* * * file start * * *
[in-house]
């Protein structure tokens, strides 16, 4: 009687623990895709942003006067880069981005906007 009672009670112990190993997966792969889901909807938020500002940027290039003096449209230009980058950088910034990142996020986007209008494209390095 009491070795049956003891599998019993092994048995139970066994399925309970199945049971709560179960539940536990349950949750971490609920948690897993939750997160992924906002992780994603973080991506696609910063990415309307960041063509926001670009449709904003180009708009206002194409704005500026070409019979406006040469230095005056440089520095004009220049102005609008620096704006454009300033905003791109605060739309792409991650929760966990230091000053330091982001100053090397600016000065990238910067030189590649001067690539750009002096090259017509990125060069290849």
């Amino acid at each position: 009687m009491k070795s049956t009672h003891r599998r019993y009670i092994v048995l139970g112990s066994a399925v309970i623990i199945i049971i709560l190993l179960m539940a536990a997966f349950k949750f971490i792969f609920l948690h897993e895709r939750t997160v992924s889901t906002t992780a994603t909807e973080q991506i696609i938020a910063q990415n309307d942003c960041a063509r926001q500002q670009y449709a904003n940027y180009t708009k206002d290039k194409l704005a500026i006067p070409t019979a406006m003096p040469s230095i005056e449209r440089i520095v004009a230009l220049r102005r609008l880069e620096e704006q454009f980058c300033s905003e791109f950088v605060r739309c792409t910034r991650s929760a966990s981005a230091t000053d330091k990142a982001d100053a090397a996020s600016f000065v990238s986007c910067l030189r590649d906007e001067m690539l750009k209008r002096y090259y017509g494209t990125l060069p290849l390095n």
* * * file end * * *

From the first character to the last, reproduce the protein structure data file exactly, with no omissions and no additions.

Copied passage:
[in-house]
């Protein structure tokens, strides 16, 4: 009687623990895709942003006067880069981005906007 009672009670112990190993997966792969889901909807938020500002940027290039003096449209230009980058950088910034990142996020986007209008494209390095 009491070795049956003891599998019993092994048995139970066994399925309970199945049971709560179960539940536990349950949750971490609920948690897993939750997160992924906002992780994603973080991506696609910063990415309307960041063509926001670009449709904003180009708009206002194409704005500026070409019979406006040469230095005056440089520095004009220049102005609008620096704006454009300033905003791109605060739309792409991650929760966990230091000053330091982001100053090397600016000065990238910067030189590649001067690539750009002096090259017509990125060069290849």
């Amino acid at each position: 009687m009491k070795s049956t009672h003891r599998r019993y009670i092994v048995l139970g112990s066994a399925v309970i623990i199945i049971i709560l190993l179960m539940a536990a997966f349950k949750f971490i792969f609920l948690h897993e895709r939750t997160v992924s889901t906002t992780a994603t909807e973080q991506i696609i938020a910063q990415n309307d942003c960041a063509r926001q500002q670009y449709a904003n940027y180009t708009k206002d290039k194409l704005a500026i006067p070409t019979a406006m003096p040469s230095i005056e449209r440089i520095v004009a230009l220049r102005r609008l880069e620096e704006q454009f980058c300033s905003e791109f950088v605060r739309c792409t910034r991650s929760a966990s981005a230091t000053d330091k990142a982001d100053a090397a996020s600016f000065v990238s986007c910067l030189r590649d906007e001067m690539l750009k209008r002096y090259y017509g494209t990125l060069p290849l390095n």